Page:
Venue: Ground Floor Committee Room - Loxley House, Station Street, Nottingham, NG2 3NG. View directions
Contact: Jane Garrard
Apologies for Absence
Councillor Mohammed Ibrahim – unwell
Councillor Sue Johnson – unwell
Councillor Brian Parbutt – work commitments (Councillor Carole-Ann Jones sent as substitute)
Councillor Georgia Power – work commitments
Councillor Christ Tansley – unwell
In the absence of Councillor Sue Johnson, the meeting was chaired by Councillor Glyn Jenkins.
Declarations of Interest
To confirm the minutes of the meeting held 18 September 2018
The minutes of the meeting held 18 September 2018 were agreed as a correct record and signed by the Chair.
Report of the Head of Legal and Governance
Councillor David Mellen, Portfolio Holder for Early Intervention and Early Years, updated the Committee on the performance of targets within the Council Plan which fall under his Portfolio remit, as per the PowerPoint presentation circulated with the first publication of the minutes. The Plan was started in 2015 and is coming to an end in April 2019. Councillor David Mellen highlighted the following points:
(a) out of 29 targets, one is red (target will be missed), one is amber (target may be met), and the rest are green (target will be met);
(b) Primary Parliaments are now held twice per term as there is so much demand from young people to be getting involved. Meetings are also regularly held of the Children in Care Council and the Youth council. Young people are always involved in the recruitment process for senior staff within children’s services, and the Children in Care Council and the Care Leavers Council regularly attend and report to the Corporate Parenting Board;
(c) the Priority Families programme (the government Troubled Families scheme) supports families to avoid children having to be taken into care. Nottingham City Council is working to protect youth play services, children’s centres, social services and children’s services from cuts;
(d) the Dolly Parton Imagination Library scheme’s initial target was rather ambitious, and the project would have cost £500,000.00 if that target was met. However the number of children receiving books through the scheme has more than doubled since 2015 and it is a positive achievement to be proud of. Part of the scheme is funded by Small Steps Big Changes, with the rest funded by businesses, voluntary and religious groups, and individual donations;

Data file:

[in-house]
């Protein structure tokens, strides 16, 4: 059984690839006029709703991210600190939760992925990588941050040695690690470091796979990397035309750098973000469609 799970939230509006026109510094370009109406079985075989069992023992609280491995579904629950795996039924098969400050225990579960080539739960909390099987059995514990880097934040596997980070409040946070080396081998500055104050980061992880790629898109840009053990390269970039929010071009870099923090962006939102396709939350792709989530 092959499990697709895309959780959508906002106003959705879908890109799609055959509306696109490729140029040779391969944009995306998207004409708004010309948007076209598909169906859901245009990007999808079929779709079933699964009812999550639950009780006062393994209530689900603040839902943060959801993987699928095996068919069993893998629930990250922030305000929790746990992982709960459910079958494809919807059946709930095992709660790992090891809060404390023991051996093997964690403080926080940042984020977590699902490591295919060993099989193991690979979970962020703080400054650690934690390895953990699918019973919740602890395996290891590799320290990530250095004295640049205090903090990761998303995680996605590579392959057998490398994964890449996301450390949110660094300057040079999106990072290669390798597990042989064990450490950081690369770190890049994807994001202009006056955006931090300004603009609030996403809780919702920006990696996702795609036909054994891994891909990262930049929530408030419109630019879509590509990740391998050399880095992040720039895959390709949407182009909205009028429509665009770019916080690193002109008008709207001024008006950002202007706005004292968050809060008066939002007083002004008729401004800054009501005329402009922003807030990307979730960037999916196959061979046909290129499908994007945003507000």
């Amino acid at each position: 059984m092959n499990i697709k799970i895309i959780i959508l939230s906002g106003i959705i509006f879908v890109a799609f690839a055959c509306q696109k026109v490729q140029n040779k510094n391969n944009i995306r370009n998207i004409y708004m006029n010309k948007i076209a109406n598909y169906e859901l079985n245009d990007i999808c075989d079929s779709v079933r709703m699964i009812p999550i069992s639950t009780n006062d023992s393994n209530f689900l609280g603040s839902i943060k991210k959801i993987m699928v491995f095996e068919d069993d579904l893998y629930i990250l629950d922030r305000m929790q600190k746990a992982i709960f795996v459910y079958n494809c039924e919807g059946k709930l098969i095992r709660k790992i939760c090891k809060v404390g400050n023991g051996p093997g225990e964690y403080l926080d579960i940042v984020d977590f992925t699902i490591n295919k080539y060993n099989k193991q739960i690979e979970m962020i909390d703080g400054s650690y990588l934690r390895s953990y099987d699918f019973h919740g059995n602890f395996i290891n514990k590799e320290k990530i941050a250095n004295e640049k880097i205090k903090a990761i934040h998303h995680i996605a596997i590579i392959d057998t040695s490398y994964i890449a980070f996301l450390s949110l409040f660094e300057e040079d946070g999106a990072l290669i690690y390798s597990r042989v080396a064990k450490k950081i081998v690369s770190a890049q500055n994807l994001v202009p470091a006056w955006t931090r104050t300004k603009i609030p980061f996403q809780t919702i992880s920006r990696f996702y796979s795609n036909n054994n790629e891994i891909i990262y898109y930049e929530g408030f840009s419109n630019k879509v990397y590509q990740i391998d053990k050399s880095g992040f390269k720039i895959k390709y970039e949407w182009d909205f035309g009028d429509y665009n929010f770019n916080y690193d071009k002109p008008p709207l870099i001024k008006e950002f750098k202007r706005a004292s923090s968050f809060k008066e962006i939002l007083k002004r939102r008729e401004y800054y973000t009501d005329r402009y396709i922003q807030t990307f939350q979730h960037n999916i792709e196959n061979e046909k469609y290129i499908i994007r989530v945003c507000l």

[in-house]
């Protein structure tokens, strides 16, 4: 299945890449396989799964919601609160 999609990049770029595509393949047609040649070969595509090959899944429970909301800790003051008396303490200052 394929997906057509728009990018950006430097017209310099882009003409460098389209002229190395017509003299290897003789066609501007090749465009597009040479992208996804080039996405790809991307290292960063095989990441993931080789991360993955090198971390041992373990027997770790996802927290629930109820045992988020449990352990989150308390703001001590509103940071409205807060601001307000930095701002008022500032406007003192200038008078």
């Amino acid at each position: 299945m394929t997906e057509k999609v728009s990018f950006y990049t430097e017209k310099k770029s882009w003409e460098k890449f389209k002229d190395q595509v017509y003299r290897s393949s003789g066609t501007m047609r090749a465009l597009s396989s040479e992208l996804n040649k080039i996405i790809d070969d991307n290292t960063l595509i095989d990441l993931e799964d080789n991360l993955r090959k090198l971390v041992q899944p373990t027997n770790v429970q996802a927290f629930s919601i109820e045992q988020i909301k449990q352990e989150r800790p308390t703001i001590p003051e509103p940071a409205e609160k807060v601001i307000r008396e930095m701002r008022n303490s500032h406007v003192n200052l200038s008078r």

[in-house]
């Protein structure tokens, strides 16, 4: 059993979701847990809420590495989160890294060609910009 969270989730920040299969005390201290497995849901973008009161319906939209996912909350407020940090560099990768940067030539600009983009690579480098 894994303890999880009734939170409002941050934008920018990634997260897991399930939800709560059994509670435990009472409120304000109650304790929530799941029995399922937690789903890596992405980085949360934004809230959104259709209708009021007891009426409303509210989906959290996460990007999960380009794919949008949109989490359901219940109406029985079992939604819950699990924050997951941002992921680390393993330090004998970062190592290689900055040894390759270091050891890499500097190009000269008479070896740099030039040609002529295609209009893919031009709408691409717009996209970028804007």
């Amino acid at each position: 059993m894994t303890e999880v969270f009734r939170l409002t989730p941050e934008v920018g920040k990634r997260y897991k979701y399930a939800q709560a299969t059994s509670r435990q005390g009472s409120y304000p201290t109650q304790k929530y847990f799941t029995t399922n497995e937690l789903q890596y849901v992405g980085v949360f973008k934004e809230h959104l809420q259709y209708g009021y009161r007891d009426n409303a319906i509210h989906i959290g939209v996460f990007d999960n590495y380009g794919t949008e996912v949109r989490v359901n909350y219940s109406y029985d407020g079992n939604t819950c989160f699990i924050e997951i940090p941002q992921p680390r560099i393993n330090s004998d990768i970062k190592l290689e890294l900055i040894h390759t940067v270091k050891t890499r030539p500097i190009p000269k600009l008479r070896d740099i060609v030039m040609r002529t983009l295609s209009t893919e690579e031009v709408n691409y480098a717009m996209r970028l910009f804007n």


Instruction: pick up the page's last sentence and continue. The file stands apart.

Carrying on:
(e) previously the coalition government had announced free school meals for children aged 5-7, and it looked like this would be extended to all primary school aged children. As this has not been extended, Nottingham City Council is now no longer in a financial position to make that commitment, so this target is amber;
(f) all primary schools in the City did at one point have a breakfast club, however some have now stopped in recent months. Summer holiday hunger is an ongoing issue, with Nottingham City Council working closely with local business and charities to tackle its impact. There is increased child poverty, and more families have referred for support in recent months;
(g) in the last 6 months there’s been a slight reduction from February 2018’s peak of children in care, and Nottingham City Council is bucking the national trend at the moment. Priority Families funding is not guaranteed past 2020, the case is continuing to be made to central government that this funding is valuable and is helping in Nottingham;
(h) the introduction of Universal Credit has been a particular issue for Nottingham citizens. Access is online only, and the change to budgeting monthly has been challenging for some. The introduction of additional free early year’s childcare (low income families have 15 hours free from 2 years old, everybody gets 3 hours free from 3 years old) has proved useful for parents, but the nurseries don’t receive as much as if they were paid direct from the family, so some nurseries are struggling financially. The number of “bumped up” hours has reduced so nursery funding has as well;
(i) Nottingham City Council tries to give every child they work with a Christmas present, not just those in care. There is ongoing work to ensure young people have opportunities to get into employment. For example on Youth Takeover Day, a young care leaver who had trained in catering came and ran the Loxley House kitchen. Care leavers sometimes spend Christmas by themselves, so care leavers hampers have been provided for the last 3 years;